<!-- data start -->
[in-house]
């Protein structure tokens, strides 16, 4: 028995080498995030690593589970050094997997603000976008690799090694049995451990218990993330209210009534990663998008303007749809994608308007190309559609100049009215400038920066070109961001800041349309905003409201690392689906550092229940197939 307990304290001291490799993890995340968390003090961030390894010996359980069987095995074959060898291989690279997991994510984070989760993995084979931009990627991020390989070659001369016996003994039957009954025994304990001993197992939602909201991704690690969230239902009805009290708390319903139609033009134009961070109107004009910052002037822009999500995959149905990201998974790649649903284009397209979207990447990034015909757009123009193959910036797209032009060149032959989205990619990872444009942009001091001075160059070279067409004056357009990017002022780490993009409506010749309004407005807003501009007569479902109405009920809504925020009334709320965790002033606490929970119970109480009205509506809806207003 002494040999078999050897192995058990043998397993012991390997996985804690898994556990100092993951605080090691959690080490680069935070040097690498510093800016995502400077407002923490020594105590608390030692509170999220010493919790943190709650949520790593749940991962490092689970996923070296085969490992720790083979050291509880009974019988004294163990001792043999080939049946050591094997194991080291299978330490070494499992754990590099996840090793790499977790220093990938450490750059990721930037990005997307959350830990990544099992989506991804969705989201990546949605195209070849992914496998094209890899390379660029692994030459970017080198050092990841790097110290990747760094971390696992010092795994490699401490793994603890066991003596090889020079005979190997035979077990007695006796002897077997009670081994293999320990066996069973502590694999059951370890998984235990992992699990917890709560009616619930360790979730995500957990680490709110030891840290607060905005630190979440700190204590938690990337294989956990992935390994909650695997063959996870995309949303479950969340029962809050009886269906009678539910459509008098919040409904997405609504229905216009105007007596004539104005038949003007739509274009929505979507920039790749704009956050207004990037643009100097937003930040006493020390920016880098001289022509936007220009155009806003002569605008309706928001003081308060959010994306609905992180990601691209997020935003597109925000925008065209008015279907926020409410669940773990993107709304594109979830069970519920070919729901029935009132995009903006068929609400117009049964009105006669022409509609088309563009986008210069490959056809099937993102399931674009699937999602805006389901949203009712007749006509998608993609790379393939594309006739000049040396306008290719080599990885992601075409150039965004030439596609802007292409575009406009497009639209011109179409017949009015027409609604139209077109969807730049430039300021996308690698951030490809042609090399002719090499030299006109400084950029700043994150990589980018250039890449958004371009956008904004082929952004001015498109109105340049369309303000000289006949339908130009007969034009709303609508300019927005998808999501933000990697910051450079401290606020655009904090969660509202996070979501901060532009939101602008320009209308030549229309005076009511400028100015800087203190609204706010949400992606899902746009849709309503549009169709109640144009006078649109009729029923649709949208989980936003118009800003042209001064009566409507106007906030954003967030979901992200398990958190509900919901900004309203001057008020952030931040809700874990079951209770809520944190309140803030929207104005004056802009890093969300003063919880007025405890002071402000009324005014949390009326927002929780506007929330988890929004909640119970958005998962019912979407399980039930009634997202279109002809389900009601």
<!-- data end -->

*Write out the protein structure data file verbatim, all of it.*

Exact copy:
[in-house]
């Protein structure tokens, strides 16, 4: 028995080498995030690593589970050094997997603000976008690799090694049995451990218990993330209210009534990663998008303007749809994608308007190309559609100049009215400038920066070109961001800041349309905003409201690392689906550092229940197939 307990304290001291490799993890995340968390003090961030390894010996359980069987095995074959060898291989690279997991994510984070989760993995084979931009990627991020390989070659001369016996003994039957009954025994304990001993197992939602909201991704690690969230239902009805009290708390319903139609033009134009961070109107004009910052002037822009999500995959149905990201998974790649649903284009397209979207990447990034015909757009123009193959910036797209032009060149032959989205990619990872444009942009001091001075160059070279067409004056357009990017002022780490993009409506010749309004407005807003501009007569479902109405009920809504925020009334709320965790002033606490929970119970109480009205509506809806207003 002494040999078999050897192995058990043998397993012991390997996985804690898994556990100092993951605080090691959690080490680069935070040097690498510093800016995502400077407002923490020594105590608390030692509170999220010493919790943190709650949520790593749940991962490092689970996923070296085969490992720790083979050291509880009974019988004294163990001792043999080939049946050591094997194991080291299978330490070494499992754990590099996840090793790499977790220093990938450490750059990721930037990005997307959350830990990544099992989506991804969705989201990546949605195209070849992914496998094209890899390379660029692994030459970017080198050092990841790097110290990747760094971390696992010092795994490699401490793994603890066991003596090889020079005979190997035979077990007695006796002897077997009670081994293999320990066996069973502590694999059951370890998984235990992992699990917890709560009616619930360790979730995500957990680490709110030891840290607060905005630190979440700190204590938690990337294989956990992935390994909650695997063959996870995309949303479950969340029962809050009886269906009678539910459509008098919040409904997405609504229905216009105007007596004539104005038949003007739509274009929505979507920039790749704009956050207004990037643009100097937003930040006493020390920016880098001289022509936007220009155009806003002569605008309706928001003081308060959010994306609905992180990601691209997020935003597109925000925008065209008015279907926020409410669940773990993107709304594109979830069970519920070919729901029935009132995009903006068929609400117009049964009105006669022409509609088309563009986008210069490959056809099937993102399931674009699937999602805006389901949203009712007749006509998608993609790379393939594309006739000049040396306008290719080599990885992601075409150039965004030439596609802007292409575009406009497009639209011109179409017949009015027409609604139209077109969807730049430039300021996308690698951030490809042609090399002719090499030299006109400084950029700043994150990589980018250039890449958004371009956008904004082929952004001015498109109105340049369309303000000289006949339908130009007969034009709303609508300019927005998808999501933000990697910051450079401290606020655009904090969660509202996070979501901060532009939101602008320009209308030549229309005076009511400028100015800087203190609204706010949400992606899902746009849709309503549009169709109640144009006078649109009729029923649709949208989980936003118009800003042209001064009566409507106007906030954003967030979901992200398990958190509900919901900004309203001057008020952030931040809700874990079951209770809520944190309140803030929207104005004056802009890093969300003063919880007025405890002071402000009324005014949390009326927002929780506007929330988890929004909640119970958005998962019912979407399980039930009634997202279109002809389900009601």